The study involved 60 patients who had been suffering with flu symptoms for 48 hours or less; 90% were infected with the A strain of the virus, 10% were infected with type B. Half the group took 15 milliliters of Sambucol or and the other group took a placebo four times a day for five days.

Patients in the Sambucol group had "pronounced improvements" in flu symptoms after three days: Nearly 90% of patients had complete cure within two to three days. Also, the Sambucol group had no drowsiness, the downside of many flu treatments.

The placebo group didn't recover until at least day six; they also took more painkillers and nasal sprays.
It's likely that antioxidants called flavonoids -- which are contained in the extract -- stimulate the immune system, writes Thom. Also, other compounds in elderberry, called anthocyanins, have an anti-inflammatory effect; this could explain the effect on aches, pains, and fever.

Elderberry extract could be an "efficient and safe treatment" for flu symptoms in otherwise healthy people and for those with compromised immune systems, such as the elderly, Thom adds.

Russell Greenfield, MD, a leading practitioner of integrative medicine and medical director of Carolinas Integrative Health, advocates treating flu with black elderberry, he says in a news release. "It can be given to children and adults, and with no known side effects or negative interactions," he says.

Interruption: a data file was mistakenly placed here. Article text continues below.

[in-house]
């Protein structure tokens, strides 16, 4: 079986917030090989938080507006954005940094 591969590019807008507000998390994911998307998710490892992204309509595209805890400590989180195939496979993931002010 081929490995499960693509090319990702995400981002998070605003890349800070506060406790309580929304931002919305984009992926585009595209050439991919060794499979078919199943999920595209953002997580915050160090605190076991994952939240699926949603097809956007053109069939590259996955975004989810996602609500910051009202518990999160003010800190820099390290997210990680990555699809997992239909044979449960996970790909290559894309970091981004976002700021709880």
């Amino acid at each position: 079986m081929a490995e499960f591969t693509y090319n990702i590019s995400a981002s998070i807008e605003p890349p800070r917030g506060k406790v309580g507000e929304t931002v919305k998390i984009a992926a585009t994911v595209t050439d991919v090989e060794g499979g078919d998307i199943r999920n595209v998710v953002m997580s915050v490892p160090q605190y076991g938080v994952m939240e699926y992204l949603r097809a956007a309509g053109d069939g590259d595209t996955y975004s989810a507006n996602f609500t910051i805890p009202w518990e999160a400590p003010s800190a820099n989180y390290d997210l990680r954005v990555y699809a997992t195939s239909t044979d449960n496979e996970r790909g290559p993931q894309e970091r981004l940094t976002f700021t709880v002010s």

Influenza and Elderberry

~ January 1st, 2010
by Dr. Mary Bove

Elderberry the dark blue/black fruit from the shrub Sambucus nigra has traditionally been used as a food made into wines, syrups, cordials, jams, and jellies as well as being a traditional medicine for the treatment of colds and flu during the winter season. Clinical trials conducted within the past 15 years have supported the traditional use of Elderberry for reducing the duration and severity of fever, headache, muscle ache, mucus production, and nasal congestion associated with colds and flu.

Recent placebo-controlled, double-blind studies, on Elderberry syrup found it to be an effective treatment for influenza by reducing hemagglutination and inhibiting replication of human influenza A and B viruses(2)_. Influenza virus particles have an envelope protein called hemagglutinin that binds to the cell. The virus also binds to red blood cells, causing the formation of a lattice. This is hemagglutination. Elderberry increases the hemagglutination inhibition titers in the body, blocking the virus from binding to the host. More recent in vitro studies have supported this mechanism by demonstrating that Elderberry extract acts to inhibit H1N1 viral infection in vitro by binding to H1N1 virions, blocking host cell entry and/or recognition, thus blocking replication of the virus, which must occur inside the cell_(2)_. A recent pilot clinical trial examined the effect of Elderberry in the treatment of flu-like symptoms and showed positive outcomes for decreasing fever, headache, and nasal congestion at 24 and 48 hours post starting Elderberry extract_(3)_.